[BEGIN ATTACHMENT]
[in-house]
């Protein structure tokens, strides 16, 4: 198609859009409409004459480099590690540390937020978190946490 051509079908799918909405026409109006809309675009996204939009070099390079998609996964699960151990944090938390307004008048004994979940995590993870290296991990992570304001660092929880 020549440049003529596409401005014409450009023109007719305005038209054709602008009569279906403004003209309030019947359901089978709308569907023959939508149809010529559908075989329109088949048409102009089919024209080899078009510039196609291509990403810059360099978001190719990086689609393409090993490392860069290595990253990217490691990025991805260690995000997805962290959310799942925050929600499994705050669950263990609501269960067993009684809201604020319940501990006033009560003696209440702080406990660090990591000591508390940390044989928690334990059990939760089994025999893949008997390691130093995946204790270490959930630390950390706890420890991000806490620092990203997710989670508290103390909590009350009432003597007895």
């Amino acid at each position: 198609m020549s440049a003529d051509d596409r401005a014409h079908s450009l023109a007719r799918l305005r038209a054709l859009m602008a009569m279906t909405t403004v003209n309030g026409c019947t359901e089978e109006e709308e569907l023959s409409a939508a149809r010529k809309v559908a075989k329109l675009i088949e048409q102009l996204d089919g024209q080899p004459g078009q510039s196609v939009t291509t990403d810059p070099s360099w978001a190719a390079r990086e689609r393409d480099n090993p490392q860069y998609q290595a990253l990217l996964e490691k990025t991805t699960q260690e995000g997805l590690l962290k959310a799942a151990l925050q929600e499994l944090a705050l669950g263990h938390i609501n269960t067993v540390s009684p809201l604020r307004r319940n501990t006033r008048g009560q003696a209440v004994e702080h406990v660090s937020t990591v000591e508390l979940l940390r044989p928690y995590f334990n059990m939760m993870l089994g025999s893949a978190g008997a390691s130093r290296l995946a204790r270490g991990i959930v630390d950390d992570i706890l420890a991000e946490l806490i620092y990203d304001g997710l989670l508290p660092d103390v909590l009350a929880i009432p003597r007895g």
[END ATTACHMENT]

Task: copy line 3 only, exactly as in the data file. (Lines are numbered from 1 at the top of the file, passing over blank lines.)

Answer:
């Amino acid at each position: 198609m020549s440049a003529d051509d596409r401005a014409h079908s450009l023109a007719r799918l305005r038209a054709l859009m602008a009569m279906t909405t403004v003209n309030g026409c019947t359901e089978e109006e709308e569907l023959s409409a939508a149809r010529k809309v559908a075989k329109l675009i088949e048409q102009l996204d089919g024209q080899p004459g078009q510039s196609v939009t291509t990403d810059p070099s360099w978001a190719a390079r990086e689609r393409d480099n090993p490392q860069y998609q290595a990253l990217l996964e490691k990025t991805t699960q260690e995000g997805l590690l962290k959310a799942a151990l925050q929600e499994l944090a705050l669950g263990h938390i609501n269960t067993v540390s009684p809201l604020r307004r319940n501990t006033r008048g009560q003696a209440v004994e702080h406990v660090s937020t990591v000591e508390l979940l940390r044989p928690y995590f334990n059990m939760m993870l089994g025999s893949a978190g008997a390691s130093r290296l995946a204790r270490g991990i959930v630390d950390d992570i706890l420890a991000e946490l806490i620092y990203d304001g997710l989670l508290p660092d103390v909590l009350a929880i009432p003597r007895g």